Here we go. Hope they are useful.
- Intuition is key to solve any complex problem – the human brain is not adapted to finding solutions by applying rules and (natural) laws.
- Maybe one can think of intuition as a high-level road map that helps the brain navigate those rules and laws
- Intuition is often wrong, which is why it is key to follow rules and laws to assert the validity of the result that has been achieved by intuition
- A prime example for this is mathematics and physics. Especially theoretical physicists (the good ones at least) know many of the answers before they start looking at a problem in detail. It can then take years though (and even more man-years) to use the “pedestrian tools” of the mathematical and physical formalism to arrive at the solution – if it is ever found.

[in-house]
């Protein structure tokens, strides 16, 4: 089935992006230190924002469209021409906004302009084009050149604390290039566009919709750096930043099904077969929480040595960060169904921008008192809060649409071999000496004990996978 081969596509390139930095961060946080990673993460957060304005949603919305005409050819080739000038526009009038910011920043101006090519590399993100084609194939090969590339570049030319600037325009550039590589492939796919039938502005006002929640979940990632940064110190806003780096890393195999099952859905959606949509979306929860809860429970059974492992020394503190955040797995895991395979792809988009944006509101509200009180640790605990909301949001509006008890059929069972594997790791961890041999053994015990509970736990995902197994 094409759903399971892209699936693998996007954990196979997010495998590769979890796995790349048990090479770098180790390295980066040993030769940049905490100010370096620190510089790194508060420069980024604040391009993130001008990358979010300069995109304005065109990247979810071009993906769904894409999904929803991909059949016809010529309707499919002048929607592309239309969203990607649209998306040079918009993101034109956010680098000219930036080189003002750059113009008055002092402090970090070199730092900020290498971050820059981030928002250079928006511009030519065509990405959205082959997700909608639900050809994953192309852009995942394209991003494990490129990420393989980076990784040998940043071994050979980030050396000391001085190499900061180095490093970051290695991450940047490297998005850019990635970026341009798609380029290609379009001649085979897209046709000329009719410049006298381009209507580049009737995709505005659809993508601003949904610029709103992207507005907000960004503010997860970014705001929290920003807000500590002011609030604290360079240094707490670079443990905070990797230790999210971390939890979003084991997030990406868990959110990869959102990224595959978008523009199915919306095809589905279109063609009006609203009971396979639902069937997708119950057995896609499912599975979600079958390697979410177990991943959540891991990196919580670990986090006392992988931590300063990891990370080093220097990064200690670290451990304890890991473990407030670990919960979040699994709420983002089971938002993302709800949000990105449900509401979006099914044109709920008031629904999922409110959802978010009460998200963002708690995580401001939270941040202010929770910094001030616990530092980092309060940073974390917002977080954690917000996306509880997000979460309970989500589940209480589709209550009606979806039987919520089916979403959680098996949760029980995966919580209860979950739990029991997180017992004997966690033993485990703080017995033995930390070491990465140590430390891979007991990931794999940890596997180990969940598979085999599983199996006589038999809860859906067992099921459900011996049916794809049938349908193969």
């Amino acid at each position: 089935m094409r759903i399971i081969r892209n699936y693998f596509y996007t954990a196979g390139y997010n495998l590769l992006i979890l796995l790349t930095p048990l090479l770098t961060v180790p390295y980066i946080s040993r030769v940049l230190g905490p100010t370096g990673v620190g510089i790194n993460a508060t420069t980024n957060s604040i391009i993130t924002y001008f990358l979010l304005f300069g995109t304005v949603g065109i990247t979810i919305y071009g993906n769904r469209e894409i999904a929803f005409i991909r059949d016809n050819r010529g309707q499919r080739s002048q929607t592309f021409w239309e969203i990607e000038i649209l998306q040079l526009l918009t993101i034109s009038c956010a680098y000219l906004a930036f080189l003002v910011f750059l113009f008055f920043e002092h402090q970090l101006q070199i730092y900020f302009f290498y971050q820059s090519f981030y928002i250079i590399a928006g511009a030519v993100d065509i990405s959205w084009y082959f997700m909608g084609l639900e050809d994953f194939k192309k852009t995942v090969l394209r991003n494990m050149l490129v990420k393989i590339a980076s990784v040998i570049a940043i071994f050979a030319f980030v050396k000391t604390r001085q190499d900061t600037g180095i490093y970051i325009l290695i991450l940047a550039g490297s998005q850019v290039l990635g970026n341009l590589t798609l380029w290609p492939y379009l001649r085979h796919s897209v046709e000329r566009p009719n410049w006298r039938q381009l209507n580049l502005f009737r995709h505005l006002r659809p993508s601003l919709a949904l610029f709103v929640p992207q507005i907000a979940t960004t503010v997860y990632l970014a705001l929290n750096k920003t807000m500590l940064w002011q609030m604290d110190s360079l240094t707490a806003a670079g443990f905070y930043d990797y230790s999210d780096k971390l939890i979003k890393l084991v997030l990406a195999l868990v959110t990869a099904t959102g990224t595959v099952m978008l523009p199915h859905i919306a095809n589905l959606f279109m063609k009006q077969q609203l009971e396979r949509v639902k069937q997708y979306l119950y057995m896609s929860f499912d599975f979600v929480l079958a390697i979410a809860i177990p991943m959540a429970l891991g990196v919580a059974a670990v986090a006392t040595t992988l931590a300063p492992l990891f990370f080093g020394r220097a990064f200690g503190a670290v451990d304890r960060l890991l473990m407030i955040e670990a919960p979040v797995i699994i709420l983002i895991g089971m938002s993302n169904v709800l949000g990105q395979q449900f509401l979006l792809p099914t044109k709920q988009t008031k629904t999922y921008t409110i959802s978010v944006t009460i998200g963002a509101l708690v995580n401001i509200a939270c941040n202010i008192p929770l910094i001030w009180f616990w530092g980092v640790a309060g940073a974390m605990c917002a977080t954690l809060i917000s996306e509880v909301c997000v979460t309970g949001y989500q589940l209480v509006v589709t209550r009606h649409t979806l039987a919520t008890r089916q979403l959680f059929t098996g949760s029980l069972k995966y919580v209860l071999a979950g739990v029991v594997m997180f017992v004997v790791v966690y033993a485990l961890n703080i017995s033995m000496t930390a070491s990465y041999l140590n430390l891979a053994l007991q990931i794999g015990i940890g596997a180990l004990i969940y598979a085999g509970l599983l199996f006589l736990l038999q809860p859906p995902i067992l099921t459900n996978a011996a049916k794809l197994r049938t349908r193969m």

- Intuition does not come easily. It is built up by exposing the brain over and over to similar events so that it can recognise patterns – this is hard work. This is also where it can go wrong, as those patterns can mean that correlation is mistaken for causality, or, even worse, that an incomplete dataset containing spurious correlations is used as a basis for the intuition, which leads to seeing patterns where there are none
- Might be worth putting intuition in the context of the cognitive biases as this is where it often goes wrong